As of late last week, Watershed on Peachtree is under new ownership. After the historic restaurant closed in Decatur and re-opened in Brookwood in 2012, executive chef Zeb Stevenson helped lead it into the modern era. Now, Watershed founders Emily Saliers (of the Indigo Girls) and Ross Jones have sold the restaurant, Stevenson is out, and the new owner, chef Matt Marcus (of Bluetop and Portofino), is revamping its menus. Far from being left out in the cold, Stevenson has several new projects up his heavily tattooed sleeve.
This Sunday from 9 p.m. to 1 a.m., Stevenson will host a tamale pop-up at Lotta Frutta in the Old Fourth Ward. Then on April 26, he’ll partner with Zach Meloy for a ticketed dinner at Better Half. He’s also working on a Monday night industry brunch with the Castelluccis (of Iberian Pig and Cooks & Soldiers.)
But most of his time is now focused on a new, vegetable-forward restaurant with former Watershed owner Jones. The new restaurant does not have a name or location yet, but Stevenson promises it will be “a little irreverent” with a “free-spirited approach to local cuisine that’s more worldly and less regionally centered” than Watershed.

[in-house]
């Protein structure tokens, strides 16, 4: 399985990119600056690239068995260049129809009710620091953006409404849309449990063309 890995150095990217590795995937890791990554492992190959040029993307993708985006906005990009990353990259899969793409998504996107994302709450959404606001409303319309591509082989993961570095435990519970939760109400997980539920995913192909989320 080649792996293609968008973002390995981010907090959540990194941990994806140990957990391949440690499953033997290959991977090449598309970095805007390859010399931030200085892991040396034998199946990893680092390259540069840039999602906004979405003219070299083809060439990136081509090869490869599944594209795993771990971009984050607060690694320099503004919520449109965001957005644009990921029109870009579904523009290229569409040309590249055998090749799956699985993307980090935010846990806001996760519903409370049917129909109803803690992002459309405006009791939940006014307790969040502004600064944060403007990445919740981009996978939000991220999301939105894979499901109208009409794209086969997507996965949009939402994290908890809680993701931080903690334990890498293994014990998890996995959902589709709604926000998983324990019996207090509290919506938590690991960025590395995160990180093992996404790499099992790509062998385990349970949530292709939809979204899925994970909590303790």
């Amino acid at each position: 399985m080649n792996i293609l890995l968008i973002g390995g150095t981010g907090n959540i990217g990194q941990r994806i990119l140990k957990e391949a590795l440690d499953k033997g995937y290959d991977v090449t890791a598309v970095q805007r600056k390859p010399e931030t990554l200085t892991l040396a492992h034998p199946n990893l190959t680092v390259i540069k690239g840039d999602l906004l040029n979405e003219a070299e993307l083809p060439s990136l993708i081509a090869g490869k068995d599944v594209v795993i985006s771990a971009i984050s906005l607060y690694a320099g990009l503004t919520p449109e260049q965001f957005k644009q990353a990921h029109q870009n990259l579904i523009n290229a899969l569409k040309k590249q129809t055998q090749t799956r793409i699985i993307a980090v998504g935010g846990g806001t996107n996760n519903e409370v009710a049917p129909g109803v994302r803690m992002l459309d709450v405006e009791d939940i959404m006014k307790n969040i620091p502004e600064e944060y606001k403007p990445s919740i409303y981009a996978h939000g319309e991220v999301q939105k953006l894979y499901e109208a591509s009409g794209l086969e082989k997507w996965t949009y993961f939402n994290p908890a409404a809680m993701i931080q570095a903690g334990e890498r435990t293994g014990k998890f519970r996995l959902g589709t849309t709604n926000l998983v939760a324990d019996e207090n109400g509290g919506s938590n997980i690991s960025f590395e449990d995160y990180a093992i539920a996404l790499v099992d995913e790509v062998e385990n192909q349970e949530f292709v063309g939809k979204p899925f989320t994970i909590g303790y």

He’ll focus on fresh, light, composed vegetable dishes, with a changing menu driven by seasonality. Meats will be responsibly sourced. Stevenson describes the menu as “small but not so compartmentalized.”
“It’s that ‘we serve food, eat it however you want’ mentality,” Stevenson says.
The restaurant will be casual, serve dinner as well as weekend brunch, and have a “little bit of a rock ‘n’ roll edge to it.”
“One of the most fun times in my career was opening Proof & Provision and helping design a really rad cocktail program. I’d like to feel that again,” he says. On that note, expect “super fun” beverages, approachable wines from around the world, and both local and international beer.
He’s looking for a 3,200 to 3,600 square foot space that will seat 80 or 90 people.
“This restaurant [that we’re planning] is everything I ever worked for. To have the opportunity to turn it into a real thing is overwhelming. I feel like the luckiest guy alive,” Stevenson says.